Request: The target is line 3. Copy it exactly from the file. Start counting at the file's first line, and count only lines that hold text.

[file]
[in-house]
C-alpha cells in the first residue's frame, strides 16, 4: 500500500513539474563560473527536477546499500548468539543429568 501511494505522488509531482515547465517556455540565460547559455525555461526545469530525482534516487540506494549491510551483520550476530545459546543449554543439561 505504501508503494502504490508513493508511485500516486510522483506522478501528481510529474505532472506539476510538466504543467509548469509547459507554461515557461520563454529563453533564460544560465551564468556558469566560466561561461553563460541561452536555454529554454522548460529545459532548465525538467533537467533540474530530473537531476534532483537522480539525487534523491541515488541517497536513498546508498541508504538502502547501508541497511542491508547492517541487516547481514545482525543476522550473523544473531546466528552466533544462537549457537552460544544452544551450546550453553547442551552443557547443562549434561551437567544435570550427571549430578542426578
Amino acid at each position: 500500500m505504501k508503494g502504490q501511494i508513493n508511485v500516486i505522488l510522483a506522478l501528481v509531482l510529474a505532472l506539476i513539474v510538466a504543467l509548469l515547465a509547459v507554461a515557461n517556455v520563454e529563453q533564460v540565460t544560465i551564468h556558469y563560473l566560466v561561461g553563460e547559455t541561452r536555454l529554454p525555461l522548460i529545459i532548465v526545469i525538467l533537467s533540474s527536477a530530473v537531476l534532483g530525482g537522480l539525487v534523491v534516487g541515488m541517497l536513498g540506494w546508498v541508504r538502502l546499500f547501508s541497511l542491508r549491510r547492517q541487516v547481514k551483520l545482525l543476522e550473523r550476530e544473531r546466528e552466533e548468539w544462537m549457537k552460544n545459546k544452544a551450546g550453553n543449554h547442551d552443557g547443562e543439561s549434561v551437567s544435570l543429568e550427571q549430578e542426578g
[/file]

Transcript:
Amino acid at each position: 500500500m505504501k508503494g502504490q501511494i508513493n508511485v500516486i505522488l510522483a506522478l501528481v509531482l510529474a505532472l506539476i513539474v510538466a504543467l509548469l515547465a509547459v507554461a515557461n517556455v520563454e529563453q533564460v540565460t544560465i551564468h556558469y563560473l566560466v561561461g553563460e547559455t541561452r536555454l529554454p525555461l522548460i529545459i532548465v526545469i525538467l533537467s533540474s527536477a530530473v537531476l534532483g530525482g537522480l539525487v534523491v534516487g541515488m541517497l536513498g540506494w546508498v541508504r538502502l546499500f547501508s541497511l542491508r549491510r547492517q541487516v547481514k551483520l545482525l543476522e550473523r550476530e544473531r546466528e552466533e548468539w544462537m549457537k552460544n545459546k544452544a551450546g550453553n543449554h547442551d552443557g547443562e543439561s549434561v551437567s544435570l543429568e550427571q549430578e542426578g